pursuant to the Australian/New Zeal and standard AS/NZS3548 set out by the Australian 
CommunicationsAuthority and the Radio Spectrum Management Agency. 

New Zealand telecommunication statement 

(for products fitted with Telepermit-approved modems) 

The grant of aTelepermitforany item of terminal equipment indicates only that Telecom has 
accepted that the item complies with minimum conditions for connection to its network. It 
indicates no endorsement of the product by Telecom, nor does it provide any sort of warranty. 
Aboveall, it provides no assurance that any item will work correctly in all respects with another 
item of Telepermitted equipment of a different make or model, nor does it imply that any 
product iscompatible with all of Telecom's network services. 

This equipment shall not beset up to make automatic calls to theTelecom '111' Emergency 
Service. 

Important 1 Under power failure conditions, this telephone may not 
[— vj, I operate. Make sure that a separate telephone, not 

fj 1 dependent on local power, is available for emergency use. 

Some parameters required for compliance with Telecom's Telepermit requirements are 
dependent on theequipment (PC) associated with thisdevice. Theassociated equipment shall be 
set to operate within the following limits for compliance with Telecom's specifications: 

(a)There shall be no more than 10 calls to the same number within any 30-minute period for any 
singlemanual call initiation, and 

(b)The equipment shall go on-hookfora period of not less than 30 seconds between the end of 
one attempt and the beginning of the next attempt. 

Theequipment shall be set to make sure that automatic calls to different numbers are spaced 
such that there is no less than 5 seconds between the end of one call attempt and the beginning 
of another. 

Theequipment shall be set to make sure that calls are answered between 3 and 30 seconds of 
receipt of ringing. 



www.gateway.com 283 



Appendix A: Safety, Regulatory, and Legal Information 



Laser safety statement 



All Gateway systems equipped with CD and DVD drives comply with the appropriate safety 
standards, including I EC 825. The laser devices in these components are classified as "Class 1 
Laser Products" under a US Department of Health and Human Services (DHHS) Radiation 
Performance Standard. Should the unit ever need servicing, contact an authorized service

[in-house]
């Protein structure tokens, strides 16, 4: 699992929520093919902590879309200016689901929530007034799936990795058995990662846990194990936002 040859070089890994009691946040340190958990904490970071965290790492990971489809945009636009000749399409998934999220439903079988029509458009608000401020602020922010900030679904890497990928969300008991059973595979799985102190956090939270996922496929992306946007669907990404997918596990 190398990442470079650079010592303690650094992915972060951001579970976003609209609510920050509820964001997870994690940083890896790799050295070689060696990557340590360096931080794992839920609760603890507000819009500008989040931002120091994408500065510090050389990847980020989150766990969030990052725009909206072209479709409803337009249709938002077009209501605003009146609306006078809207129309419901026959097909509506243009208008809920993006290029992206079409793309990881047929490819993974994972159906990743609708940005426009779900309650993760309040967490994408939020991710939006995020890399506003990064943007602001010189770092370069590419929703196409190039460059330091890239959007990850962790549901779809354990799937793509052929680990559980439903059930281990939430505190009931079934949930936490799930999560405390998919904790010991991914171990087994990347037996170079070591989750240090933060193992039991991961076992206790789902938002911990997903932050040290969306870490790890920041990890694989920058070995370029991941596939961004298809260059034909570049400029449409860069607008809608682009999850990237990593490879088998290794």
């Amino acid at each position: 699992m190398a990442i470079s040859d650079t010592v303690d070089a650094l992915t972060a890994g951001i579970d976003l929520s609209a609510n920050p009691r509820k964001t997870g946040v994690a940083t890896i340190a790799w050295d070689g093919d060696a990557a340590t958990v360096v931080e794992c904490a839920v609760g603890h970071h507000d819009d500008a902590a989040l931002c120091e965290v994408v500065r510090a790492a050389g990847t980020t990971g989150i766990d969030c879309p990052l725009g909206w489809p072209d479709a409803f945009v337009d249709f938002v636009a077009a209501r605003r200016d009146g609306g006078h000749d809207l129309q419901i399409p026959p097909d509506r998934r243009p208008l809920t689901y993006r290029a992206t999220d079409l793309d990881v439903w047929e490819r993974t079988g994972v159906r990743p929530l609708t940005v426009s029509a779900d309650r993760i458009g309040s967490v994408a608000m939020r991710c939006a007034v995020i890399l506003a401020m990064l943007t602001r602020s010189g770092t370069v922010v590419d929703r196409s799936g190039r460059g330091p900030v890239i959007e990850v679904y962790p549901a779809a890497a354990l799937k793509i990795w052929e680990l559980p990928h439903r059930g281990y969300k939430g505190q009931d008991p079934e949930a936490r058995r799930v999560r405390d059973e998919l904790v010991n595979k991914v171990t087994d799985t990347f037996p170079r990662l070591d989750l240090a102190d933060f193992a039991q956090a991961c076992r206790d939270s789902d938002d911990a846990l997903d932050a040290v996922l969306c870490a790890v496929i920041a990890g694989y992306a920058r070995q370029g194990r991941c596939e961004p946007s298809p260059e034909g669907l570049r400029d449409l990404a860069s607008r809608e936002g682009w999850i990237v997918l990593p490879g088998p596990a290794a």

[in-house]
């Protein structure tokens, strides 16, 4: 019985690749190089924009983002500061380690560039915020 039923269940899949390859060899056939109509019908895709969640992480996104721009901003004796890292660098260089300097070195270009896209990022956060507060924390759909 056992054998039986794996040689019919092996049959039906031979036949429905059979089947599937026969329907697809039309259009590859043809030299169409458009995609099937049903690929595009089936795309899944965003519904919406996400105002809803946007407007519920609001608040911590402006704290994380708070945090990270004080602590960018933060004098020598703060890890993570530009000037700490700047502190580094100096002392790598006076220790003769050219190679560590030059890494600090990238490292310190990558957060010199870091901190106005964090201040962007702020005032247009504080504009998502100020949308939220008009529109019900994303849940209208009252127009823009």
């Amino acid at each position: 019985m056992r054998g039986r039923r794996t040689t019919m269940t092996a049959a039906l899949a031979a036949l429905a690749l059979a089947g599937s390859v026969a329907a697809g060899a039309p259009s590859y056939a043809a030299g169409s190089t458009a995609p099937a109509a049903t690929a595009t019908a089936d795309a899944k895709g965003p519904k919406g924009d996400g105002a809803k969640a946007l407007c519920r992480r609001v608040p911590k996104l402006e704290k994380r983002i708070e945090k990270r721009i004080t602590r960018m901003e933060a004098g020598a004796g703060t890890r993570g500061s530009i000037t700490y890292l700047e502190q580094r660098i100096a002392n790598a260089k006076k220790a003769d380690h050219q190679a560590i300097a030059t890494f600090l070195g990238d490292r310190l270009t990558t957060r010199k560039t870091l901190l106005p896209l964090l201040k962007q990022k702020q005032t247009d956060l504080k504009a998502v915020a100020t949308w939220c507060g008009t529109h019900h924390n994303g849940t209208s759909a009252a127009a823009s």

location. 



Warning 



Use of controls or adjustments or performance of 
procedures other than those specified in this manual may 
result in hazardous radiation exposure. To prevent 
exposure to laser beams, do not try to open the enclosure 
of a CD or DVD drive. 



284 



www.gateway.com 



Notices 



Notices 

Copyright ©2001 Gateway, Inc. 
All Rights Reserved 
4545 Town Centre Court 
San Diego, CA 92121 USA 

All Rights Reserved 

This publication is protected by copyright and all rights are reserved. No part of it may be reproduced or 
transmitted by any means or in any form, without prior consent in writing from Gateway. 

The information in this manual has been carefully checked and is believed to be accurate. However, changes are 
made periodically. These changes are incorporated in newer publication editions. Gateway may improve and/or 
change products described in this publication at any time. Due to continuing system improvements, Gateway is 
not responsible for inaccurate information which may appear in this manual. For the latest product updates, 
consult the Gateway Web site at www.gateway.com. In no event will Gateway be liable for direct, indirect, special, 
exemplary, incidental, or consequential damages resulting from any defect or omission in this manual, even if 
advised of the possibility of such damages. 

In the interest of continued product development, Gateway reserves the right to make improvements in this 
manual and the products it describes at any time, without notices or obligation. 

Trademark Acknowledgments 

1 -800-GATEWAY, ActiveCPR, ALR, AnyKey, black-and-white spot design, CrystalScan, Destination, DestiVu, EZ 
Pad, EZ Point, Field Mouse, Gateway 2000, Gateway Country, gateway.net, Gateway stylized logo, Perfect 
Scholar, Solo, TelePath, Vivitron, stylized "G" design, and "You've got a friend in the business" slogan are 
registered trademarks and black-and-white spotted box logo, GATEWAY, Gateway Astro, Gateway@Work, 
Gateway Connected touch pad, Gateway Connected music player, Gateway Cyber:)Ware, Gateway 
Education:)Ware, Gateway Flex Case, Gateway Gaming:)Ware, Gateway GoBack, Gateway Gold, Gateway 
Learning:)Ware, Gateway Magazine, Gateway Micro Server, Gateway Money:)Ware, Gateway Music:)Ware, 
Gateway Networking Solutions, Gateway Online Network (O.N.) solution, Gateway Photo:)Ware, Gateway 
Professional PCs, Gateway Profile, Gateway Solo, green stylized GATEWAY, green stylized Gateway logo, 
Gateway Teacher :)Ware, Gateway Video:)Ware, HelpSpot, InforManager, Just click it!, Learn@Gateway, Kids 
BackPack, SERVE-TO-ORDER, Server Watchdog, SpotShop, Spotshop.com, and Your:)Ware are trademarks of 
Gateway, Inc. Intel, Intel Inside logo, and Pentium are registered trademarks and MMX is a trademark of Intel 
Corporation. Microsoft, MS, MS-DOS, and Windows are trademarks or registered trademarks of Microsoft 
Corporation. All other product names mentioned herein are used for identification purposes only, and may be the 
trademarks or registered trademarks of their respective companies. 



Macrovision statement